without challenge or question. Even the words in the Old Testament
not attributed as direct quotes from God are considered to be God’s
words. Paul, in 2 Timothy 3:16, makes this clear when he writes that
“all Scripture is breathed out by God.”
The New Testament also affirms that its words are the very words
of God. In 2 Peter 3:16, Peter refers to all of Paul’s letters as one part
of the “Scriptures.” This means that Peter, and the early church, considered
Paul’s writings to be in the same category as the Old Testament
writings. Therefore, they considered Paul’s writings to be the
very words of God.
In addition, Paul, in 1 Timothy 5:18, writes that “the Scripture
says” two things: “You shall not muzzle an ox when it treads out the
grain” and “The laborer deserves his wages.” The first quote regarding
an ox comes from the Old Testament; it is found in Deuteronomy
25:4. The second comes from the New Testament; it is found in Luke
10:7. Paul, without any hesitation, quotes from both the Old and
New Testaments, calling them both “Scripture.” Therefore, again, the
words of the New Testament are considered to be the very words of
God. That is why Paul could write, “the things I am writing to you are
a command of the Lord” (1 Cor. 14:37).
Since the Old and New Testament writings are both considered
Scripture, it is right to say they are both, in the words of 2 Timothy
3:16, “breathed out by God.” This makes sense when we consider
Jesus’ promise that the Holy Spirit would “bring to” the disciples’
“remembrance” all that Jesus said to them (John 14:26). It was as the
disciples wrote the Spirit-enabled words, that books such as Matthew,
John, and 1 and 2 Peter were written.
The Bible says there are “many ways” (Heb. 1:1) in which the
actual words of the Bible were written. Sometimes God spoke
directly to the author, who simply recorded what he heard (Rev. 2:1,
8, 12). At other times the author based much of his writings on
interviews and research (Luke 1:1 – 3). And at other times, the
Holy Spirit brought to mind things that Jesus taught (John 14:26).
Regardless of the way the words came to the authors, the words
they put down were an extension of them — their personalities,
skills, backgrounds, and training. But they were also exactly the
words God wanted them to write — the very words that God claims
as his own.
If God claims that the words of Scripture are his own, then there
is ultimately no higher authority one can appeal to for proof of this
claim than Scripture itself. For what authority could be higher than
God? So, Scripture ultimately gains its authority from itself. But the
claims of Scripture only become our personal convictions through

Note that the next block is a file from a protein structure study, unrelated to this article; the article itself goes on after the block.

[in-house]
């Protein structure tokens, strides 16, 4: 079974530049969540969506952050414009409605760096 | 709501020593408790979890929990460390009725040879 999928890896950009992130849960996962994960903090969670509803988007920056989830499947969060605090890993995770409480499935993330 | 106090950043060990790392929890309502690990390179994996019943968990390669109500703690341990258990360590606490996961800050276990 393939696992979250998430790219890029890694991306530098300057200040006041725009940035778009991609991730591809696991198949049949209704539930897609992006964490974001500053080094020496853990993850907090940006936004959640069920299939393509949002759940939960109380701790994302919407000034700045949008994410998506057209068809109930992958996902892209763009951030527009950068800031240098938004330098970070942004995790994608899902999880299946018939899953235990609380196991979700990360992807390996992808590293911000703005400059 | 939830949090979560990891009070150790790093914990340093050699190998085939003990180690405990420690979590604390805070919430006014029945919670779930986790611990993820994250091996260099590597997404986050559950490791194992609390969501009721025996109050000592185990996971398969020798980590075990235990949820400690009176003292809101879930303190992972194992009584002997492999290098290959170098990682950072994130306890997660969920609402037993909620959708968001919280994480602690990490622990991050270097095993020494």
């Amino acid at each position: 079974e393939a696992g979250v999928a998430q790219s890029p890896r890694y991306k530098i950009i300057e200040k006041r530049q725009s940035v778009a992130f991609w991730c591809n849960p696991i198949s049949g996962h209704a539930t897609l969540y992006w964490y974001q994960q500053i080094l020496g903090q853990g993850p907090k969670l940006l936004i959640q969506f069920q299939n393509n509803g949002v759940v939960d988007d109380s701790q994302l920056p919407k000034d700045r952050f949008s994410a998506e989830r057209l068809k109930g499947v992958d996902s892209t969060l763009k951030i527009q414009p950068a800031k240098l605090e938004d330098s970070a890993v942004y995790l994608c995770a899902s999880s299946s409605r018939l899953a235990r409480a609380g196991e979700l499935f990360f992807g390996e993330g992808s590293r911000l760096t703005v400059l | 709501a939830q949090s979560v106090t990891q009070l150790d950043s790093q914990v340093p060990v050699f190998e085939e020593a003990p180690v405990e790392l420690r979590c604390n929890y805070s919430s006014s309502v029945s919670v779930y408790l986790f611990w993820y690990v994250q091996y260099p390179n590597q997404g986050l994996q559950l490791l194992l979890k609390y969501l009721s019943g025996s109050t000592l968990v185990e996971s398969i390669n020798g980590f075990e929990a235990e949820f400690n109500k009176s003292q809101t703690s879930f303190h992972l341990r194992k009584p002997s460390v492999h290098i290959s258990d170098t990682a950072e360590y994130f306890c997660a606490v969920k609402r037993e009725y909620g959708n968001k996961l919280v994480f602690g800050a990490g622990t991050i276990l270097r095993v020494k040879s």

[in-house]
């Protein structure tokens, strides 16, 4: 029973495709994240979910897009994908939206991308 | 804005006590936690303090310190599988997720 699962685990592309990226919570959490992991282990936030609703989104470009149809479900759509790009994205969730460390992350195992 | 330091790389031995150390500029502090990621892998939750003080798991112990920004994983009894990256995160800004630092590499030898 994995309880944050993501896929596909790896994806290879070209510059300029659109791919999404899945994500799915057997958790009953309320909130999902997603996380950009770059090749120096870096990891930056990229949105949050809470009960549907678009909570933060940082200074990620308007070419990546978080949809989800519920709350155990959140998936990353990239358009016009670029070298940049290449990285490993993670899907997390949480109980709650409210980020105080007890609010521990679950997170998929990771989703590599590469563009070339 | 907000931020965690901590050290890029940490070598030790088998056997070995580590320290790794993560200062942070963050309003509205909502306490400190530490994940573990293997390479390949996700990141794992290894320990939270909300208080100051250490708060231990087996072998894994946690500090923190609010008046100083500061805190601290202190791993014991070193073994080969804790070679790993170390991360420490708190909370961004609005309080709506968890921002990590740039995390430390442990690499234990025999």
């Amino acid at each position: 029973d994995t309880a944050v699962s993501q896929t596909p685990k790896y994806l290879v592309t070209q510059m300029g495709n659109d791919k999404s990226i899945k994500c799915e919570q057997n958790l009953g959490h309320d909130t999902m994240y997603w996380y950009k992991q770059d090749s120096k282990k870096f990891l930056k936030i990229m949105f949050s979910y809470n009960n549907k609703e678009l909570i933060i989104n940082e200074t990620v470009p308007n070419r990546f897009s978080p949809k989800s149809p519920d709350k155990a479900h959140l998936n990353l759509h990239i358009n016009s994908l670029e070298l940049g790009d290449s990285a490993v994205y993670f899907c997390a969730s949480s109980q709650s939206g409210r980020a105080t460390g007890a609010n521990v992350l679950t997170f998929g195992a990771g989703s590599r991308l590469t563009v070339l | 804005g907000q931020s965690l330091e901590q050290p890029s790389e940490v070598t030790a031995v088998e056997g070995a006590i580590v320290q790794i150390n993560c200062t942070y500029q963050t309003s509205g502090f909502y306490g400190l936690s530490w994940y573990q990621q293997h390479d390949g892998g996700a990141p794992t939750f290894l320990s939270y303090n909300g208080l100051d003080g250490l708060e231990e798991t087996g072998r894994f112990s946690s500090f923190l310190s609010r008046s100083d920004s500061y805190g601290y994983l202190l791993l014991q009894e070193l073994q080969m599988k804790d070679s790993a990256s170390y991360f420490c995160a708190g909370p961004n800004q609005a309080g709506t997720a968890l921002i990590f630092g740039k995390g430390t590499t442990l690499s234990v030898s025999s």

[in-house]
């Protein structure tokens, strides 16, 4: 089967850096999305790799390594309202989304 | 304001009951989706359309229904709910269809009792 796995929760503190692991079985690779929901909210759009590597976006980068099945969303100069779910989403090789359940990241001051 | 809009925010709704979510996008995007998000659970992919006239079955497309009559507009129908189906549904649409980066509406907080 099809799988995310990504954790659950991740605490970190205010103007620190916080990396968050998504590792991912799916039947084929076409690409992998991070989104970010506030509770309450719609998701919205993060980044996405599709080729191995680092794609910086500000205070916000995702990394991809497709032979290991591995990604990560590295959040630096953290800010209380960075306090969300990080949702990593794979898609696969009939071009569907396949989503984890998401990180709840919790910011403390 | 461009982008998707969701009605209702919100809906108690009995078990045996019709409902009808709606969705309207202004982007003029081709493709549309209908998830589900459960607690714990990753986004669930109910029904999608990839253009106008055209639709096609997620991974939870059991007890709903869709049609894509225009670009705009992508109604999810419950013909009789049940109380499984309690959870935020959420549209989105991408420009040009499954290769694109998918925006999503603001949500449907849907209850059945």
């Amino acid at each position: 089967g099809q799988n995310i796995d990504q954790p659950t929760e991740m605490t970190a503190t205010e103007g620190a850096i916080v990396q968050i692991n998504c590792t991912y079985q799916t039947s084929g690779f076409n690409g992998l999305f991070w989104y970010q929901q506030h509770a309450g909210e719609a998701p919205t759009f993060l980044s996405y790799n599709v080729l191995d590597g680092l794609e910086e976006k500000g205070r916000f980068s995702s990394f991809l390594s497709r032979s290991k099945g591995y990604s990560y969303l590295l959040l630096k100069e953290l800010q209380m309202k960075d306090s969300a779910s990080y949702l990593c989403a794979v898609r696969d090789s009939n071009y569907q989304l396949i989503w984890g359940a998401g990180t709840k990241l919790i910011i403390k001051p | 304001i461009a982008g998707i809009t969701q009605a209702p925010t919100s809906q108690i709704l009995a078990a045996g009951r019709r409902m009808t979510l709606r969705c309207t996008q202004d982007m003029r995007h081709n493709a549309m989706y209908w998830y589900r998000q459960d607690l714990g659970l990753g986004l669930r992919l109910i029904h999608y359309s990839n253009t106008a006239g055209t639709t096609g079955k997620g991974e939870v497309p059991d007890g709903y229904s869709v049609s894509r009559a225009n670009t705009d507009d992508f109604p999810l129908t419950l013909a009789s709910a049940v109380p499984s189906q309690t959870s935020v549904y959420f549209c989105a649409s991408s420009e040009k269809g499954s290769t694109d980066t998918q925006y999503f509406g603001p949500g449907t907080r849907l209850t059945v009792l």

the work of the Holy Spirit in an individual’s heart.
The Holy Spirit doesn’t change the words of Scripture in any
way; he doesn’t supernaturally make them become the words of God
(for they always have been). He does, however, change the reader of
Scripture. The Holy Spirit makes readers realize the Bible is unlike
any book they have ever read. Through reading, they believe that the
words of Scripture are the very words of God himself. It is as Jesus
said in John 10:27: “My sheep hear my voice . . . and they follow me.”
Other kinds of arguments (such as historical reliability, internal consistency,
fulfilled prophecies, influence on others, and the majestic
beauty and wisdom of the content) can be useful in helping us see
the reasonableness of the claims of the Bible.
As God’s very words, the words of Scripture are more than simply
true; they are truth itself (John 17:17). They are the final measure by
which all supposed truth is to be gauged. Therefore, that which conforms
to Scripture is true; that which doesn’t conform to Scripture is
not true. New scientific or historical facts may cause us to reexamine
our interpretation of Scripture, but they will never directly contradict
The truth of the Scriptures does not demand that the Bible
report events with exact, scientific detail (though all the details it
does report are true). Nor does it demand that the Bible tell us everything
we need to know or ever could know about a subject. It never
makes either of these claims. In addition, because it was written by
ordinary men in an ordinary language with an ordinary style, it does
contain loose or free quotations and some uncommon and unusual
forms of grammar or spelling. But these are not matters of truthfulness.
The Bible does not, in its original form, affirm anything contrary
to fact.
If the Bible does affirm something contrary to fact, then it cannot
be trusted.

Excerpted from Christian Beliefs: Twenty Basics Every Christian Should Know by Wayne A. Grudem, Wayne Grudem
All rights reserved by the original copyright owners. Excerpts are provided for display purposes only and may not be reproduced, reprinted or distributed without the written permission of the publisher.